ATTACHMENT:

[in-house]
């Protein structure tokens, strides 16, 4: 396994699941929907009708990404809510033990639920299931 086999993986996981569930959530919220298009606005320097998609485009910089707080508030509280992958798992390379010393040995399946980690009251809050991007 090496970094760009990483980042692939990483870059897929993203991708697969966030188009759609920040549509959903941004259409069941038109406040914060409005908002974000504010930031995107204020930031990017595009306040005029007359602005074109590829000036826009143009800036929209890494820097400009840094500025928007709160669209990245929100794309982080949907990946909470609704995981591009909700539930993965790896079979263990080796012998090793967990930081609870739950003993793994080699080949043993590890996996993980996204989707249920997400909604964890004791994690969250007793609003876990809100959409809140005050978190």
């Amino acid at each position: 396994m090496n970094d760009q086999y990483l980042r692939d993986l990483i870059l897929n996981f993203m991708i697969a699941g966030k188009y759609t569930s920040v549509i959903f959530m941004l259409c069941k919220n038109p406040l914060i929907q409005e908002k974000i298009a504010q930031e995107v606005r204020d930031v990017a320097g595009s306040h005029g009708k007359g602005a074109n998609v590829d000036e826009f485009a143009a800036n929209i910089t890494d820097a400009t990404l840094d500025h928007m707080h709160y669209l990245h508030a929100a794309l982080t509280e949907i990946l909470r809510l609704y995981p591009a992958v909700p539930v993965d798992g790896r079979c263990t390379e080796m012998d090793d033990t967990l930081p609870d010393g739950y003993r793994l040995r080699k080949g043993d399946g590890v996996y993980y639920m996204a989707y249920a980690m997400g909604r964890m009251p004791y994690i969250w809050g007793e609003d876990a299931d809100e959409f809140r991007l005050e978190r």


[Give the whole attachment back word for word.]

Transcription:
[in-house]
């Protein structure tokens, strides 16, 4: 396994699941929907009708990404809510033990639920299931 086999993986996981569930959530919220298009606005320097998609485009910089707080508030509280992958798992390379010393040995399946980690009251809050991007 090496970094760009990483980042692939990483870059897929993203991708697969966030188009759609920040549509959903941004259409069941038109406040914060409005908002974000504010930031995107204020930031990017595009306040005029007359602005074109590829000036826009143009800036929209890494820097400009840094500025928007709160669209990245929100794309982080949907990946909470609704995981591009909700539930993965790896079979263990080796012998090793967990930081609870739950003993793994080699080949043993590890996996993980996204989707249920997400909604964890004791994690969250007793609003876990809100959409809140005050978190």
């Amino acid at each position: 396994m090496n970094d760009q086999y990483l980042r692939d993986l990483i870059l897929n996981f993203m991708i697969a699941g966030k188009y759609t569930s920040v549509i959903f959530m941004l259409c069941k919220n038109p406040l914060i929907q409005e908002k974000i298009a504010q930031e995107v606005r204020d930031v990017a320097g595009s306040h005029g009708k007359g602005a074109n998609v590829d000036e826009f485009a143009a800036n929209i910089t890494d820097a400009t990404l840094d500025h928007m707080h709160y669209l990245h508030a929100a794309l982080t509280e949907i990946l909470r809510l609704y995981p591009a992958v909700p539930v993965d798992g790896r079979c263990t390379e080796m012998d090793d033990t967990l930081p609870d010393g739950y003993r793994l040995r080699k080949g043993d399946g590890v996996y993980y639920m996204a989707y249920a980690m997400g909604r964890m009251p004791y994690i969250w809050g007793e609003d876990a299931d809100e959409f809140r991007l005050e978190r």